There is no alternative to Iran nuclear deal: Kremlin
Iran Press TV
Wed Apr 25, 2018 10:18AM
The Kremlin has thrown its weight behind the 2015 nuclear agreement with Iran, saying there is no alternative to the accord amid US threats to kill the international document.
"We do not know what is being talked about, we support the nuclear deal as it is today. We think that there are no alternatives," Kremlin spokesman Dmitry Peskov said on Wednesday.
He also stressed that Moscow supports keeping in place the nuclear pact, officially called the Joint Comprehensive Plan of Action (JCPOA).
Peskov further questioned whether it would be possible to reach a new Iran deal amid pressure by US President Donald Trump to renegotiate the accord or face a US exit.
"We know that the nuclear deal was the meticulous work of a number of countries. Is it possible to repeat that work -- that is a question," he said.
Separately on Wednesday, EU foreign policy chief Federica Mogherini emphasized that the JCPOA was working and thus should be saved.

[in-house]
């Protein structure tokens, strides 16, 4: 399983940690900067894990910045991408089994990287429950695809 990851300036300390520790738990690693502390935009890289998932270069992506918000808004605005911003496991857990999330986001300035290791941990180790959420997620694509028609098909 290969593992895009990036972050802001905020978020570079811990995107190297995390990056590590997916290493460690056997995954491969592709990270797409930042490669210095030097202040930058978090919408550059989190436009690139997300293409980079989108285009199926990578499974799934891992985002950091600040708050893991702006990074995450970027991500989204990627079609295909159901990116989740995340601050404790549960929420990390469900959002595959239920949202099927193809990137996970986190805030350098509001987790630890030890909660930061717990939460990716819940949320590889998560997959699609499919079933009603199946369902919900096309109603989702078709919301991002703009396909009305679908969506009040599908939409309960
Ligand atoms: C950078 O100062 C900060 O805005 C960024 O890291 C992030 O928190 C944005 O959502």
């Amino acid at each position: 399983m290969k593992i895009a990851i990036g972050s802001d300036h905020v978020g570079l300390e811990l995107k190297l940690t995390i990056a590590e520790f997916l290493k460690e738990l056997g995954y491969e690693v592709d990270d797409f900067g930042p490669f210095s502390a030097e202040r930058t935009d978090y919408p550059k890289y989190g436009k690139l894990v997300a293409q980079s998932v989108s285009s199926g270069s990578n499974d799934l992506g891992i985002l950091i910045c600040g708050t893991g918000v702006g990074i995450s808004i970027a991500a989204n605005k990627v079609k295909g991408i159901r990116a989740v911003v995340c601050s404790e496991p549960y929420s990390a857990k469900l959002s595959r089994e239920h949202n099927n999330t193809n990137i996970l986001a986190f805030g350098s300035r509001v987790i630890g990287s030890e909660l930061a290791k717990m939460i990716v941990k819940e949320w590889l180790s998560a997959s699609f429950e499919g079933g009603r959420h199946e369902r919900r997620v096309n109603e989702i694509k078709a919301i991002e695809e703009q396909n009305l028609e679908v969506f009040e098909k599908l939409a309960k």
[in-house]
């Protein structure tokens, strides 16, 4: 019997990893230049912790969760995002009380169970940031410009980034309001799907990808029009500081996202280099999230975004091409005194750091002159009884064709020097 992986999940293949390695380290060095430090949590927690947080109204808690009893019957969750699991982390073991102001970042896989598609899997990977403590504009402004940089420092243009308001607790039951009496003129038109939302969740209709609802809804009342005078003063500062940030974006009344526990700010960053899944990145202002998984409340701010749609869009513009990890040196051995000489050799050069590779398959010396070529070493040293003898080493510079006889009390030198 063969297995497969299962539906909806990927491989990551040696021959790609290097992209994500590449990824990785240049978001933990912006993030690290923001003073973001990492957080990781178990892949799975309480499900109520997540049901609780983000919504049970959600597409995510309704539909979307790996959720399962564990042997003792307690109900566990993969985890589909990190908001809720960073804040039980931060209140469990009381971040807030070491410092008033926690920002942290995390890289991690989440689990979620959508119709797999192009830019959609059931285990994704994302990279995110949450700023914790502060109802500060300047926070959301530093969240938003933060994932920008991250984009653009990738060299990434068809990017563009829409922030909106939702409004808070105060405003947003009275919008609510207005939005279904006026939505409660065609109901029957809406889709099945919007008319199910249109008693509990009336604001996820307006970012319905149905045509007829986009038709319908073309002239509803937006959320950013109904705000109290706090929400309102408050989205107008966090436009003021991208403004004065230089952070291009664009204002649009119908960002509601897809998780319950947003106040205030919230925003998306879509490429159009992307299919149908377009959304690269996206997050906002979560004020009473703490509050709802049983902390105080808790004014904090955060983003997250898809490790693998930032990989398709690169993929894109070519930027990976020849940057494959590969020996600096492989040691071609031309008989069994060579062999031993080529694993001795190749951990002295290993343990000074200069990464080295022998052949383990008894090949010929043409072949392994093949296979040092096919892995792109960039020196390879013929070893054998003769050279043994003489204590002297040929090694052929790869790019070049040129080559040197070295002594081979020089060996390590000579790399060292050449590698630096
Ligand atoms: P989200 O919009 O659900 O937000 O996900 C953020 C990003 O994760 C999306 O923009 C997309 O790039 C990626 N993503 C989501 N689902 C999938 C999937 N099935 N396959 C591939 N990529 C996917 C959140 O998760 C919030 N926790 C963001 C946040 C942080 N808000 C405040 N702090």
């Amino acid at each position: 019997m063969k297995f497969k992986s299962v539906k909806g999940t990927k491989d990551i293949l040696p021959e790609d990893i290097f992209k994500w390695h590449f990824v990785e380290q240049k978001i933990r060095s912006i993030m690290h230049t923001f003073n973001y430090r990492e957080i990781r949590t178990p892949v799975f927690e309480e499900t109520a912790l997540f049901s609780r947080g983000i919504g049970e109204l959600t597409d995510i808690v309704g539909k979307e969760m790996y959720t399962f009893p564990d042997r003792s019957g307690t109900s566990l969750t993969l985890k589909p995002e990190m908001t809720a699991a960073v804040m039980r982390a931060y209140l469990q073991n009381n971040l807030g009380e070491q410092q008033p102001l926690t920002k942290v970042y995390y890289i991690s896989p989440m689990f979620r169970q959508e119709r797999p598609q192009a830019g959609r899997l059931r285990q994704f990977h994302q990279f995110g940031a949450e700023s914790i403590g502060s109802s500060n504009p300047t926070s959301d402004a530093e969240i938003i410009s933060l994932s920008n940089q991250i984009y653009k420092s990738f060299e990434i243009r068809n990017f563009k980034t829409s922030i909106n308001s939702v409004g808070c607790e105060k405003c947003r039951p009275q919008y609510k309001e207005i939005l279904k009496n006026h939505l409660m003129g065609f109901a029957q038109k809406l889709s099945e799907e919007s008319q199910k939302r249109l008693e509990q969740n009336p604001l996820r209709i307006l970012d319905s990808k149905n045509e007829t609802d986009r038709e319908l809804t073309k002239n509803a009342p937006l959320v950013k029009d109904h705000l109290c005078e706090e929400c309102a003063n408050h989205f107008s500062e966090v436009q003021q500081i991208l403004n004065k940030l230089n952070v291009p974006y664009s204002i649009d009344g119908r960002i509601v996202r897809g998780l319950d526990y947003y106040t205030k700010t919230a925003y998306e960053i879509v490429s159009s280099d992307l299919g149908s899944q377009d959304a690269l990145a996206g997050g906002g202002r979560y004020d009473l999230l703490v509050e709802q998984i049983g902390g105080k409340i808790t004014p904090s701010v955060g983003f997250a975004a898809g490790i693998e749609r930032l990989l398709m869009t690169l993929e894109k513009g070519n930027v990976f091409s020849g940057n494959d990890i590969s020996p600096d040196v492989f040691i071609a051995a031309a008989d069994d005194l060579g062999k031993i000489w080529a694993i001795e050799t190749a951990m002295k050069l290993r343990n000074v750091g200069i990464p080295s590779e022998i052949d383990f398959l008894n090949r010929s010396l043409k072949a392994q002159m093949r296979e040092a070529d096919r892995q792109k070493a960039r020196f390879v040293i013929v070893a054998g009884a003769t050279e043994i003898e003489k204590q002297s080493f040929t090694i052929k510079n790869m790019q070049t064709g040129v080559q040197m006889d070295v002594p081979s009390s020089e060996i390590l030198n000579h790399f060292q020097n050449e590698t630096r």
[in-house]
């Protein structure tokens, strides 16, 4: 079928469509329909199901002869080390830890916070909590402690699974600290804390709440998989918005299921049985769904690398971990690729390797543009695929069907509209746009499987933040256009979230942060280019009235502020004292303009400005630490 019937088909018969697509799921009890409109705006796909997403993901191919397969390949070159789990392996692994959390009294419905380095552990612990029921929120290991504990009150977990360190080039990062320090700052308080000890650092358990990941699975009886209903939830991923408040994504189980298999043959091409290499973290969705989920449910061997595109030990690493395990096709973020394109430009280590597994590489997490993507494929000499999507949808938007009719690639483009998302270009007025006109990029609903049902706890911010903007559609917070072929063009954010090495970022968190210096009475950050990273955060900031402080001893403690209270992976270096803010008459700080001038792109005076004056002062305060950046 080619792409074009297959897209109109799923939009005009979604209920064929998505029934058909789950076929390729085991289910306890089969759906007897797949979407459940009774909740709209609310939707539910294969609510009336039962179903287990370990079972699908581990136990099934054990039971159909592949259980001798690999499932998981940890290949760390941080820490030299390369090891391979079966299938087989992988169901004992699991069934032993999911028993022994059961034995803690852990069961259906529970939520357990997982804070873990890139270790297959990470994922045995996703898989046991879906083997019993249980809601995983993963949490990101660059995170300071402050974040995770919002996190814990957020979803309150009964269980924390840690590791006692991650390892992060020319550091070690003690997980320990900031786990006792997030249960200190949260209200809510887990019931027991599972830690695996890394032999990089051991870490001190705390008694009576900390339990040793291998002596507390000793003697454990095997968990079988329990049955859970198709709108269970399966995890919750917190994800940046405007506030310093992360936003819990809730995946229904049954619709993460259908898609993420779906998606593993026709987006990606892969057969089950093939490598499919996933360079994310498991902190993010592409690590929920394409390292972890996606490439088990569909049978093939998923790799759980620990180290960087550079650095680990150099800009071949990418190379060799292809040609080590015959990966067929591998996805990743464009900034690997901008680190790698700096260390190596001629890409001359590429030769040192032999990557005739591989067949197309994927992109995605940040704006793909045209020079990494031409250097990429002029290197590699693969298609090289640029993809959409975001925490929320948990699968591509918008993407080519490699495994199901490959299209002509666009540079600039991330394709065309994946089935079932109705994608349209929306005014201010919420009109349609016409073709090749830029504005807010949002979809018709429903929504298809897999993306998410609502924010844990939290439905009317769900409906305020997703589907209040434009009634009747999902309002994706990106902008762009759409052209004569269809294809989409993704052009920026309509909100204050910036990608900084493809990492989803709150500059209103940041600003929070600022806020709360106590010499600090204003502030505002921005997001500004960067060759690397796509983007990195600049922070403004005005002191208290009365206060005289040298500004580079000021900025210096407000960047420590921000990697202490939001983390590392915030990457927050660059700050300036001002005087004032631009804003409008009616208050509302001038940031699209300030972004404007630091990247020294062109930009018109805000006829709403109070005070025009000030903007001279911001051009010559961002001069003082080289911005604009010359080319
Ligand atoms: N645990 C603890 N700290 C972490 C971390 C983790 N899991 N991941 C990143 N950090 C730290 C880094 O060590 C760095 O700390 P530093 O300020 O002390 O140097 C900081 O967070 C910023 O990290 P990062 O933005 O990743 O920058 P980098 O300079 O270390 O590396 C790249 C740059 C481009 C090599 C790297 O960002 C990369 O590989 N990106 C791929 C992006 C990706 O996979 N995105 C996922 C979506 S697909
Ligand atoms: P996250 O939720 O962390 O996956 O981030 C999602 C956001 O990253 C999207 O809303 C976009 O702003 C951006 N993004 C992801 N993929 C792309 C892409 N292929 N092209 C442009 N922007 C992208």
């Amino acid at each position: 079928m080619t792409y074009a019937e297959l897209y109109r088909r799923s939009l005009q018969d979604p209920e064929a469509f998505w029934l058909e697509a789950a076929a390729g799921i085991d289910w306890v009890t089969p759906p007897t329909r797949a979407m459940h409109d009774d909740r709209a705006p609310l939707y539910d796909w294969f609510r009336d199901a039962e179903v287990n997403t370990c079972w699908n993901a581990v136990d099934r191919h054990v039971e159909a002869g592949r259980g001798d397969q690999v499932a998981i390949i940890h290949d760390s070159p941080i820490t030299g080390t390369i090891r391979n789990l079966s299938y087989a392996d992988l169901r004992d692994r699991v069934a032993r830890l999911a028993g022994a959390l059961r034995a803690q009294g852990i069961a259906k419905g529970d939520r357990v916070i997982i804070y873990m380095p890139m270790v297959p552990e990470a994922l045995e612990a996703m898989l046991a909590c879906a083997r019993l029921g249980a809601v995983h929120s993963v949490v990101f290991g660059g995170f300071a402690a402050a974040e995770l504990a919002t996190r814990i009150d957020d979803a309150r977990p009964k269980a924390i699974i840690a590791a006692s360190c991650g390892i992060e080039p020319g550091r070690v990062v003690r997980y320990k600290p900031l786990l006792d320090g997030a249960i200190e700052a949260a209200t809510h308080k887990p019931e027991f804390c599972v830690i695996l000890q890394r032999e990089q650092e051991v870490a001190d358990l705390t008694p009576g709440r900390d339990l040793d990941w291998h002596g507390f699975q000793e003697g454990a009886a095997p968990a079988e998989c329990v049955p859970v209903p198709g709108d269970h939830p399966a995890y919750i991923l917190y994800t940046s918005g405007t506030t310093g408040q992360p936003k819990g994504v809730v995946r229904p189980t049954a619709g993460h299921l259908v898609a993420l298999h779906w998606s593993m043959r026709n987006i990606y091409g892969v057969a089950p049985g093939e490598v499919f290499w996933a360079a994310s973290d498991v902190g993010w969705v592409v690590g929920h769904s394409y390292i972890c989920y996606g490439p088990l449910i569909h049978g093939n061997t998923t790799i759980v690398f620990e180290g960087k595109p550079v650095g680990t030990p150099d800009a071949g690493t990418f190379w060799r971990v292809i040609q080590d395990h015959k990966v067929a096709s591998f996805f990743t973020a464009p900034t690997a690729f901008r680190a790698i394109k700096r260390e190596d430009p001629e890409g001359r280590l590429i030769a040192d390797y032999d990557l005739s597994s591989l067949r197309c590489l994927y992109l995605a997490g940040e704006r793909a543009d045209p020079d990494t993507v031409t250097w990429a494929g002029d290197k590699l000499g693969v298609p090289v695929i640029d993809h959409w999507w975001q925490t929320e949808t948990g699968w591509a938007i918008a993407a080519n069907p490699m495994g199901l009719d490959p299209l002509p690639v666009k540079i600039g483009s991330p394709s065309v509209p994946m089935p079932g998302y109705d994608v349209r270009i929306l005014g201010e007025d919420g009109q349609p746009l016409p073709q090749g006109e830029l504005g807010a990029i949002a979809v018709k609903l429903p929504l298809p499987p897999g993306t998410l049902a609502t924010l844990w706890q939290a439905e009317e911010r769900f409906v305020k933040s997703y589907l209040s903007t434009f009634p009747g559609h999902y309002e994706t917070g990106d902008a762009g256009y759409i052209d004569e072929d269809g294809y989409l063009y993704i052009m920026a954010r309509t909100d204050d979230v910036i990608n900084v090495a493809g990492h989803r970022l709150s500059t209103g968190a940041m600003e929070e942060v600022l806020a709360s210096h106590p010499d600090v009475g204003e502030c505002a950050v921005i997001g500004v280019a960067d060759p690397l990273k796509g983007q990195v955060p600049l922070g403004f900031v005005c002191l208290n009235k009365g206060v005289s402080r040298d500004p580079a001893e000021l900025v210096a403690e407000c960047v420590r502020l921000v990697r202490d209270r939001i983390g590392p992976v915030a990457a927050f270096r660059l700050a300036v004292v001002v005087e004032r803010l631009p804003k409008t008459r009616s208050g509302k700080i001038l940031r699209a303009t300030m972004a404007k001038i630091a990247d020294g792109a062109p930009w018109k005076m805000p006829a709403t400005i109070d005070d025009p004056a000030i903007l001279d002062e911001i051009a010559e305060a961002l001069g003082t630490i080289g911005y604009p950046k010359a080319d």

"On what can happen in the future we'll see in the future, but there is one deal existing, it's working, it needs to be preserved," she said upon her arrival for an international conference on the future of Syria and the region in the Belgian capital, Brussels.
Trump has been a vociferous critic of the Iran nuclear agreement, which was negotiated under his predecessor, Barack Obama. He has called the agreement the "worst deal ever" and even threatened to tear it up.
Back in January, Trump said it was the last time he was extending the sanctions relief for Iran as part of the nuclear deal, giving the European signatories a May 12 deadline to fix what he claimed to be the "flaws" in the agreement or he would refuse to waive those bans.
During a joint press conference with French President Emmanuel Macron on Tuesday, Trump reiterated his hostile stance on the JCPOA and described it as a "bad" deal "with decayed foundations," noting, "Nobody knows what I'm going to do on the 12th."
Iranian Foreign Minister Mohammad Javad Zarif said Tehran will "mostly likely" abandon the agreement should the United States choose to withdraw from it.
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